A walk around Sidbury’s past
PUBLISHED: 15:38 19 September 2010
A bygone age captured on postcards
“WHAT a happy time I spent walking through Sidbury Village this week (February 1959) to make enquiries and recall old days,” writes Anna Sutton in her book A Story of Sidmouth.
“In the High Street the shops have been carefully modernised with detracting from the old structures, and well stocked to supply all needs.”
When she called at the butcher’s shop (Anstis & Pike) and remarked she remembered French as the butcher, the assistant remarked ‘Madam, you wear well’.
“What a compliment! The charming Cherry Tree cottage is there to offer refreshments.
“The Royal Oak and Red Lion; the gracious old building Court Hall. It was all unchanged.
“Turning into Church Street I found the same dignified old houses with grey stone Tudor windows, old brass knockers and bell-pulls; Rivulet Cottages with the same trellised porches, the thatched creeper-covered porched cottages in Queen Street, unchanged since my childhood days.”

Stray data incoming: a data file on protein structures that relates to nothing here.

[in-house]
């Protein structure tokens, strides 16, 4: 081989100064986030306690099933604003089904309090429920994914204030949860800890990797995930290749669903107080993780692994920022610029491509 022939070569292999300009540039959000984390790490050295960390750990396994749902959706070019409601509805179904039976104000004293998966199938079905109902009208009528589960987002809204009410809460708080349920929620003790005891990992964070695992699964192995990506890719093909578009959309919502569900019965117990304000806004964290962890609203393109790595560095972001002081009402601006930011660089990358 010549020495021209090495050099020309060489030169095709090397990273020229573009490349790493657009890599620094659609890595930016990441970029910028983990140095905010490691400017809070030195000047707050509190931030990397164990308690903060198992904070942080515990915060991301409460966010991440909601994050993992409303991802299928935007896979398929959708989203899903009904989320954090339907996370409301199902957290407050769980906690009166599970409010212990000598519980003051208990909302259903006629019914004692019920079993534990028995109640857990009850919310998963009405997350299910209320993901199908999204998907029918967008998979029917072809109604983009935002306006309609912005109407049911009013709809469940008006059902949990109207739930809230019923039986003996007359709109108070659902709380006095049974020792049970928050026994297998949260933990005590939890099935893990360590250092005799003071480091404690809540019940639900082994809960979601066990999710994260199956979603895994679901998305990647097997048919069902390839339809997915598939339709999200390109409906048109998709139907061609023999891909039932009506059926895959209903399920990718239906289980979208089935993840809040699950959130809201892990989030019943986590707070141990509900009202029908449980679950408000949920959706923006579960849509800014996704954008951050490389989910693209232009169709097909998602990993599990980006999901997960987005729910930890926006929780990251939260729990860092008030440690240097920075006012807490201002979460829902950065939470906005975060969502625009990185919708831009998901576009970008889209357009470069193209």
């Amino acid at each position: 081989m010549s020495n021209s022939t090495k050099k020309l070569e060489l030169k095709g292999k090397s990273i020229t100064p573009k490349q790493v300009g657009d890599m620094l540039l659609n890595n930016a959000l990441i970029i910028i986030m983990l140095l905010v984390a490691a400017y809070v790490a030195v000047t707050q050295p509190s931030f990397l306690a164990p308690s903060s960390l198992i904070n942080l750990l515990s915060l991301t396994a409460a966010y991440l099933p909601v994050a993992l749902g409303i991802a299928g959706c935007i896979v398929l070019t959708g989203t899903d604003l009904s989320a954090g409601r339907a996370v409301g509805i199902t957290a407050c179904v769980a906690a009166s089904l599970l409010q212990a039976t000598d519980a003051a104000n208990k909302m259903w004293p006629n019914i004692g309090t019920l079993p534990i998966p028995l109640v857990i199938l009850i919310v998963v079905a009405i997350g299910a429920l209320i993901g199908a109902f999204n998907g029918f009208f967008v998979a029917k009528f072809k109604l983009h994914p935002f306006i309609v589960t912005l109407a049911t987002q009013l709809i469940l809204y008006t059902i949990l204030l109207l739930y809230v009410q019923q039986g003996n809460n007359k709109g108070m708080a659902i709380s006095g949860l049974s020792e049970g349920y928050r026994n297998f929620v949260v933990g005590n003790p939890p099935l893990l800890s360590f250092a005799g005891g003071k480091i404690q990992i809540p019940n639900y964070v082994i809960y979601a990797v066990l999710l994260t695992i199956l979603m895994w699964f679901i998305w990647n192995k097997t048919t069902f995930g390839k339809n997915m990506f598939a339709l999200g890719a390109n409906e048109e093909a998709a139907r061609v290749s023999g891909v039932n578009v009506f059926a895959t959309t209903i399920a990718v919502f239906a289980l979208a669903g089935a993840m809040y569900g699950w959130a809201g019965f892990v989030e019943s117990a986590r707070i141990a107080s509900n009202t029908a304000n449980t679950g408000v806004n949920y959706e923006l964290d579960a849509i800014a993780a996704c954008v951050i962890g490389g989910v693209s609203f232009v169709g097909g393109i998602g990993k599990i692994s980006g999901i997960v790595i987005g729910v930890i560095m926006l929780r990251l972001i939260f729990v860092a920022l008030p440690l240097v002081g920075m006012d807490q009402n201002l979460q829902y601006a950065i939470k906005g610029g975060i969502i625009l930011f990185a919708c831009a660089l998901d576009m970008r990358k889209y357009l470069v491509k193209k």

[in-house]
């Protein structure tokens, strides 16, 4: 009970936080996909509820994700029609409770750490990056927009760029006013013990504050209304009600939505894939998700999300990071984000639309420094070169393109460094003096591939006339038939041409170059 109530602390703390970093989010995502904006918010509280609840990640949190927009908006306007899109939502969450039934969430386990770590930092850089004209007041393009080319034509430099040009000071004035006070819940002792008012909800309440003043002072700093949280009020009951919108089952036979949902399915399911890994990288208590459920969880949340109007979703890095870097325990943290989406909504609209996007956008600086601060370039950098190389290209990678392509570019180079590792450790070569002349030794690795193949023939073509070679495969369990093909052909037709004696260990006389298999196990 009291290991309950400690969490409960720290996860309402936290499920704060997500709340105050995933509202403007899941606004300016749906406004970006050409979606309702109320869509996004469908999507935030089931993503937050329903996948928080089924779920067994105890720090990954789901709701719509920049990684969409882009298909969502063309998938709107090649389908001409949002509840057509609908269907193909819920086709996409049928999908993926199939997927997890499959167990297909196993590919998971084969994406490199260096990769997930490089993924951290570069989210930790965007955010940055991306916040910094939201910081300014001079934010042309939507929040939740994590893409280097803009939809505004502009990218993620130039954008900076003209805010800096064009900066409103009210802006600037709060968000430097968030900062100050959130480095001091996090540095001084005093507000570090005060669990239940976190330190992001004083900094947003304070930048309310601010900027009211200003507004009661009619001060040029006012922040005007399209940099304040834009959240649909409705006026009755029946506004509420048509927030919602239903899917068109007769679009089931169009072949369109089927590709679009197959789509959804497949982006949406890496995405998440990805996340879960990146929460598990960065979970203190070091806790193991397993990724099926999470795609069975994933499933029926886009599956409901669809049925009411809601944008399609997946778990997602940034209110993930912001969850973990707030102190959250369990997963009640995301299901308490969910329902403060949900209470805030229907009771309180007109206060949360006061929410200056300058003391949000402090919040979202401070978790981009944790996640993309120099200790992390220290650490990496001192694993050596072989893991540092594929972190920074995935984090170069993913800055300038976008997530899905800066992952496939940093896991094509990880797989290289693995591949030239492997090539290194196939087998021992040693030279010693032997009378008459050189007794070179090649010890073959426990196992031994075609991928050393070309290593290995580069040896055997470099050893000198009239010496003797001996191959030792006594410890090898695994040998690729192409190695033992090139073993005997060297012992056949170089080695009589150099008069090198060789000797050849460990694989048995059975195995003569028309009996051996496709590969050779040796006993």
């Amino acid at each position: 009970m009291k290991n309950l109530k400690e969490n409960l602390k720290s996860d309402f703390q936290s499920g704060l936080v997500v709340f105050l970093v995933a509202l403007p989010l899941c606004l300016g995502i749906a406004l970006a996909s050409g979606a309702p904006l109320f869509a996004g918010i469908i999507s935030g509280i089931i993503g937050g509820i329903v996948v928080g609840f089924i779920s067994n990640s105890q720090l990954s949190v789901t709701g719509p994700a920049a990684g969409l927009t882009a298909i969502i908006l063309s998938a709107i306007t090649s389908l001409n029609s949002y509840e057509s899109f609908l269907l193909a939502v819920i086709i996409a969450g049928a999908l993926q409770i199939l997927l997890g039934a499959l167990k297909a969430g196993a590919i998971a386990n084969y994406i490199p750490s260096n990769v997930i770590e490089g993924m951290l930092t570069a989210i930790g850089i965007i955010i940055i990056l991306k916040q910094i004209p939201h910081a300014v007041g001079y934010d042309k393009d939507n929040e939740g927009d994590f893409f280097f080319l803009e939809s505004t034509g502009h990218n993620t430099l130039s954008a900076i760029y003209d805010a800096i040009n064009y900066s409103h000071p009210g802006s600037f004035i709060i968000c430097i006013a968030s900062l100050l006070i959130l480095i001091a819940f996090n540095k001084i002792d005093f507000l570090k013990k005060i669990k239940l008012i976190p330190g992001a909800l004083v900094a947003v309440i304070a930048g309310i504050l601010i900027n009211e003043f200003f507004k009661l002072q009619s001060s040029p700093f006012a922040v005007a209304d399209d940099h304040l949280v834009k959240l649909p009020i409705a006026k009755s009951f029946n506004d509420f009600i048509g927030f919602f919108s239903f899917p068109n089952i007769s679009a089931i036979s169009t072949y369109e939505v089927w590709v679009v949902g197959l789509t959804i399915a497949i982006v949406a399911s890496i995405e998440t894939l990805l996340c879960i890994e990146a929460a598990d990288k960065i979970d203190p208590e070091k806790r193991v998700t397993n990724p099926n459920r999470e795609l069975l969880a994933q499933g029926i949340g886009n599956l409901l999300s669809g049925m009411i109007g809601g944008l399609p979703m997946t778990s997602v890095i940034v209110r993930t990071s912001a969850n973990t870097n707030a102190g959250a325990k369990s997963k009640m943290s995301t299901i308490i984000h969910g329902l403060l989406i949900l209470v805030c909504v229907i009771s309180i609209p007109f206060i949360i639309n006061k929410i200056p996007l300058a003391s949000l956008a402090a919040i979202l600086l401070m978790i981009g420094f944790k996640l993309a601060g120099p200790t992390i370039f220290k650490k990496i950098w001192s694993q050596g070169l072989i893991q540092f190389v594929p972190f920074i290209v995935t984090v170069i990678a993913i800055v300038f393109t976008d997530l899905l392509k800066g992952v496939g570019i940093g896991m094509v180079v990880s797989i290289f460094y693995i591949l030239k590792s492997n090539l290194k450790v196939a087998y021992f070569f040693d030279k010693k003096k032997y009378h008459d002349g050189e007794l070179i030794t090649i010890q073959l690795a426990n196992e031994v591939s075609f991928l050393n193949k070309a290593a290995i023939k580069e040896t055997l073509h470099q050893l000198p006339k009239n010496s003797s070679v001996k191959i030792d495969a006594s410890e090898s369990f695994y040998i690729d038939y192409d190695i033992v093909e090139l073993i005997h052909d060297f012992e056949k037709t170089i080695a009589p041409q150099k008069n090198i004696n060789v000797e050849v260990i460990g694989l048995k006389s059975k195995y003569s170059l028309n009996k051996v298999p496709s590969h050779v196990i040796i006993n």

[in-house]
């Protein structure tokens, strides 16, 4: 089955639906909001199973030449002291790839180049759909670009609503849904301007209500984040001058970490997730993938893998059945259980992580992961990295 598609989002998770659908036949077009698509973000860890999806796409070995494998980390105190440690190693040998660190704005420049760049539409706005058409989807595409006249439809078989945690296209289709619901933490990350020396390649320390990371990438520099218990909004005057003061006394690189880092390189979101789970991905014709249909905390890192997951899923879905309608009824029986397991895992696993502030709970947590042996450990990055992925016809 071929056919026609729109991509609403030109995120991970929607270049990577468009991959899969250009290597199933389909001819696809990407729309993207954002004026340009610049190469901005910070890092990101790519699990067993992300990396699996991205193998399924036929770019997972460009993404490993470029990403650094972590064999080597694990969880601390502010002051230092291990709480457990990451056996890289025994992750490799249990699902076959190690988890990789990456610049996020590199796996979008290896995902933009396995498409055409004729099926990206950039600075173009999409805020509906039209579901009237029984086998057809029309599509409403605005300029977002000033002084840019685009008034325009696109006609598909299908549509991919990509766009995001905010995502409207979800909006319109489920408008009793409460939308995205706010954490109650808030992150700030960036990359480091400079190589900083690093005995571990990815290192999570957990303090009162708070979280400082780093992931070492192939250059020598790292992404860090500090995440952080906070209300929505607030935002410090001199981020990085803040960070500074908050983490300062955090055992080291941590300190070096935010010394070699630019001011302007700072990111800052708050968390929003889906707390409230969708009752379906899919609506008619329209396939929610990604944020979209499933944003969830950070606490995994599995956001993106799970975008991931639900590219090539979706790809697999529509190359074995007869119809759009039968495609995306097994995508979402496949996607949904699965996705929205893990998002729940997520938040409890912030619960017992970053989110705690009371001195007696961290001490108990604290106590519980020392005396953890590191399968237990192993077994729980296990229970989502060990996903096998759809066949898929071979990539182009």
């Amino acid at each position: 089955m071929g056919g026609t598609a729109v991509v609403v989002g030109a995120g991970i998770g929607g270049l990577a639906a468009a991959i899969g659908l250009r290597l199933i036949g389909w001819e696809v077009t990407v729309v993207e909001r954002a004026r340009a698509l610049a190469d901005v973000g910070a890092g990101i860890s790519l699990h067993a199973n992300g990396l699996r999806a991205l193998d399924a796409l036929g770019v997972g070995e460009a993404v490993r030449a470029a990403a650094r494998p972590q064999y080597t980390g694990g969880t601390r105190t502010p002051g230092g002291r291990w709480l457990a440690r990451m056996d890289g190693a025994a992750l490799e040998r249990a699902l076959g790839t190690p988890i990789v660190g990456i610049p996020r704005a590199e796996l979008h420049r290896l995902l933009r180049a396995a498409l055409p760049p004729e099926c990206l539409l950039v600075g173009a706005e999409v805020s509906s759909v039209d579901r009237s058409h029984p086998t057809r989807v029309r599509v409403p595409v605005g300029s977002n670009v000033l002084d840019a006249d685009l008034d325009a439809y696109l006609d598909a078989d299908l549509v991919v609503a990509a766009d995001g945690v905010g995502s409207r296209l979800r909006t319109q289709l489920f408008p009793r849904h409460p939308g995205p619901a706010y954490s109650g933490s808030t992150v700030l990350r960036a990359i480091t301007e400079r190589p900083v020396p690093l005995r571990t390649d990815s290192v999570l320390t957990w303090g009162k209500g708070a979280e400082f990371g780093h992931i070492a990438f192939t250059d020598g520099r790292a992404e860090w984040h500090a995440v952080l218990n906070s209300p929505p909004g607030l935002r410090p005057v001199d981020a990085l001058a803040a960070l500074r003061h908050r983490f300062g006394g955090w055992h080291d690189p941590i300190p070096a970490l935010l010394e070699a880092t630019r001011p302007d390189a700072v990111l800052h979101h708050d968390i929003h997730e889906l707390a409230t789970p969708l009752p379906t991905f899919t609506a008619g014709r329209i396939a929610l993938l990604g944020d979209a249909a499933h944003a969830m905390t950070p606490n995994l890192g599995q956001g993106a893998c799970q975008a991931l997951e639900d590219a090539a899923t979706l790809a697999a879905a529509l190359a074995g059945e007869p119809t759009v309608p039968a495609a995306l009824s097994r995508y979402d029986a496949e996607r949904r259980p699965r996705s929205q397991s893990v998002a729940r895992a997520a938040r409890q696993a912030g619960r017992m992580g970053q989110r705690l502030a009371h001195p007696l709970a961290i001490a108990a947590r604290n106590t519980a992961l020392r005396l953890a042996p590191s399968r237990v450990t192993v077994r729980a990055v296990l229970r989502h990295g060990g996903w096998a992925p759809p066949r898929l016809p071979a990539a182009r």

This week Nostalgia brings Sidbury’s past to its pages, thanks to a selection of old postcards sent in by Malcolm Sanderson from France.
So what better than letting Ann Sutton continue with her reminiscences.
“Next to the imposing entrance to Alexandra College, the lovely white porched Rose Cottage stands as of old, also in contrast, the dignified old Chapel, built in 1820. On the left is other evidence of the care which has been taken to preserve the row of old cottages in Chapel Street; the constabulary has gone, but a ‘Baby Parlour’ and Drug Store have been developed with such ingeniousness, that the structure of the exteriors remain unaltered.”
Mr Sanderson’s postcards show an even early view of life in the village.
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